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Bradley Manning Faced Prosecutors In Wikileaks Hearing

Military prosecutors had their first opportunity today to ask questions of the Army private at the center of the WikiLeaks scandal. on the fourth day of a pretrial hearing at Fort Meade near Baltimore.

Pfc. Bradley Manning says he tied a bedsheet into a noose while considering suicide during his pretrial confinement.

Manning is seeking dismissal of his case, claiming he was illegally punished by being held for nine months in restrictive conditions designed to prevent self-harm.

Manning testified under cross-examination that he made the noose in Kuwait before he was moved to a Marine Corps brig in Quantico, Va.

He arrived at Quantico classified as a suicide risk. Eight days later, he was upgraded to the less-restrictive "prevention of injury'' status. Officers at Quantico nonetheless kept him under a restricted status fearing he may repeat the actions of a previous inmate who committed suicide.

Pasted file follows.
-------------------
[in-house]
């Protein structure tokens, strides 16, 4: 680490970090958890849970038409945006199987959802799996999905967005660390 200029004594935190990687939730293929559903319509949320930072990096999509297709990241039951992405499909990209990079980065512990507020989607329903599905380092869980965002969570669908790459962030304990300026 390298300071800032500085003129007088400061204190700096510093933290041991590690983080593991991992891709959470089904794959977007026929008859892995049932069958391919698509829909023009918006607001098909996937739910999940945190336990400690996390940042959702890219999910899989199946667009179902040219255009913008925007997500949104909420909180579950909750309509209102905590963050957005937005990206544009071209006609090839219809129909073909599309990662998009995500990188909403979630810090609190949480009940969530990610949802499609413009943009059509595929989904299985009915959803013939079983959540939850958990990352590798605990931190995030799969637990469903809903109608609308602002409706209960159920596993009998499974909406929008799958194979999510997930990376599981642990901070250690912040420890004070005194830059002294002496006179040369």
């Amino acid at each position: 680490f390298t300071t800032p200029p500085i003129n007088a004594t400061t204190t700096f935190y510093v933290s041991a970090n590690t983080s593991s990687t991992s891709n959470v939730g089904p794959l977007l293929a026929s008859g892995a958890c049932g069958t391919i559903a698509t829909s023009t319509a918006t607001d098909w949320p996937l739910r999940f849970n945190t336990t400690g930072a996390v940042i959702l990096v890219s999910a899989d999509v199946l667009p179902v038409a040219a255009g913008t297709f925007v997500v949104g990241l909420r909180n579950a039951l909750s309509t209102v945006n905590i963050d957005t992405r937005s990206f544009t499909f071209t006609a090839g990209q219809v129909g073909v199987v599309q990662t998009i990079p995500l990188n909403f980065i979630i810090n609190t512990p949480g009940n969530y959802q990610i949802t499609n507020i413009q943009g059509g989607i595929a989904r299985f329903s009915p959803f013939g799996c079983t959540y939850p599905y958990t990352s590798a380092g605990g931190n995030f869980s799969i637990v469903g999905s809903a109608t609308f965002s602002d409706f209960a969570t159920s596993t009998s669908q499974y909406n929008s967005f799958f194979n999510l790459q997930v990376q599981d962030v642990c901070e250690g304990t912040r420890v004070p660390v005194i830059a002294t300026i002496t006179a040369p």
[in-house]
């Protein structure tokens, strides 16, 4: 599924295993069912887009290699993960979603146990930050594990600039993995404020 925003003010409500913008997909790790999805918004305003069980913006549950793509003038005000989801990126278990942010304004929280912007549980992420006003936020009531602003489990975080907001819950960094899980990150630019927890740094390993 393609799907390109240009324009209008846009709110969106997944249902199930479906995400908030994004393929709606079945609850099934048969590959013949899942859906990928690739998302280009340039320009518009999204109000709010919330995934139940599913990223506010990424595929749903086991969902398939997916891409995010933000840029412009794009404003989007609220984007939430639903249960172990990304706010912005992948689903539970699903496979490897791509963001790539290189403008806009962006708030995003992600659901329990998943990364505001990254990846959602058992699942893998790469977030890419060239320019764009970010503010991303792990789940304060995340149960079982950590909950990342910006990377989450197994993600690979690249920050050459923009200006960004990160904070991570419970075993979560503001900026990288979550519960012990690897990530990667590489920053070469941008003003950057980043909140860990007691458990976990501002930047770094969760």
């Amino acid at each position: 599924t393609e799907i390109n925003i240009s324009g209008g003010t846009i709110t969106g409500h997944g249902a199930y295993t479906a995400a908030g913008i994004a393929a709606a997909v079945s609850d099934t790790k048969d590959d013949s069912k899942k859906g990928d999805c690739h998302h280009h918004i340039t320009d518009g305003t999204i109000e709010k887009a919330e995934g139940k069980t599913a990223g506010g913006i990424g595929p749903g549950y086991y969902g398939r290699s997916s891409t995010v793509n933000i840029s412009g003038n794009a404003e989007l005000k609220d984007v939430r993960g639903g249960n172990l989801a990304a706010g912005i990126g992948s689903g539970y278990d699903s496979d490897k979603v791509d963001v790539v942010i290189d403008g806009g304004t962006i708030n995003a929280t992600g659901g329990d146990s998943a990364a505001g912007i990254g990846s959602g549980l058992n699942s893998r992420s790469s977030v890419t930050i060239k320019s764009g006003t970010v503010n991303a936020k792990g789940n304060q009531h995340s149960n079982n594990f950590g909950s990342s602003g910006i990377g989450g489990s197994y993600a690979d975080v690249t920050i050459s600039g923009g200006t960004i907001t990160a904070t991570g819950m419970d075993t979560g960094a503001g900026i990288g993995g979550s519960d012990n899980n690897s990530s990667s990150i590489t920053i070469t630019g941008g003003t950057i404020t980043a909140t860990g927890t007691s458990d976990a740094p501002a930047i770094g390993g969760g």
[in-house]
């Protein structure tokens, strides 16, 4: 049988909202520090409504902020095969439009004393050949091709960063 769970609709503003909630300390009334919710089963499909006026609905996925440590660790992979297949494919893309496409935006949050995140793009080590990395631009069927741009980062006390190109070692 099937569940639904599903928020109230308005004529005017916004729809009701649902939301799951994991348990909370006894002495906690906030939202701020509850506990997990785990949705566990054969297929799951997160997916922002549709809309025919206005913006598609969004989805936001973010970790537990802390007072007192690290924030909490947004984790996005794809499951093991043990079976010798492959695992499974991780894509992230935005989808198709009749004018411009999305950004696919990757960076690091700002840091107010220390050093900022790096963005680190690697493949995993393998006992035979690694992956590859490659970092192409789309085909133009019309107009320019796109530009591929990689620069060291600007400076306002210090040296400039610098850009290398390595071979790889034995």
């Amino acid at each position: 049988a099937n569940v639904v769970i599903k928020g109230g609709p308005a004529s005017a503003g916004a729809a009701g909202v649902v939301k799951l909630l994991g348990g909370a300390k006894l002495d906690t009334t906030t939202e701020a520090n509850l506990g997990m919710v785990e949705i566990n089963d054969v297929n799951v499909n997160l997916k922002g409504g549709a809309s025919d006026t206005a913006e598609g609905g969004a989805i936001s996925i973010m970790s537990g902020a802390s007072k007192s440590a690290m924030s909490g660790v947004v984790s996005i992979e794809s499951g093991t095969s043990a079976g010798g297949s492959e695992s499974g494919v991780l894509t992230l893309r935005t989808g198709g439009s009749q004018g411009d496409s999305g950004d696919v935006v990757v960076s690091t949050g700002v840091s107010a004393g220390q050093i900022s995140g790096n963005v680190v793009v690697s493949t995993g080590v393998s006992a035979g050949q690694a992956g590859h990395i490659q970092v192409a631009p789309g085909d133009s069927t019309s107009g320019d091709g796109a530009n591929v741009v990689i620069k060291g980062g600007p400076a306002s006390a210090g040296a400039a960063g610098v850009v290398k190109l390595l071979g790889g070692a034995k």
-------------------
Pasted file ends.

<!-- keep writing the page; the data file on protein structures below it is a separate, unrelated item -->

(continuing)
Manning maintains that neither designation was appropriate because he didn't feel like hurting himself after leaving Kuwait. A Navy psychologist said something similar during testimony Wednesday, saying that the increased restrictions under which Manning was confined were unnecessary.

WAMU 88.5

Anne Tyler: "A Spool Of Blue Thread" (Rebroadcast)

In her first live radio interview ever, Pulitzer Prize winning author Anne Tyler joins Diane to talk about her 20th novel, "A Spool of Blue Thread."


Thanksgiving Buzz: What Would Pilgrims Say About The Plight Of Bees?

When you sit down for your holiday dinner, you may want to give thanks to bees and other pollinators. Their health is tied to your food. What's behind the bee declines? Watch our video investigation.

Reconsidering The Pilgrims, Piety And America's Founding Principles

Conservatives who want to emphasize America's Christian roots embrace the story of the Pilgrims and the Mayflower Compact. But some historians say their role in the country's founding is overstated.

From Takeout To Breakups: Apps Can Deliver Anything, For A Price

Convenience is at an all-time premium — and a lot of smartphone apps promise to make many of the things we do every day easier. In a time-crunch or sheer laziness, how far will the apps take us?

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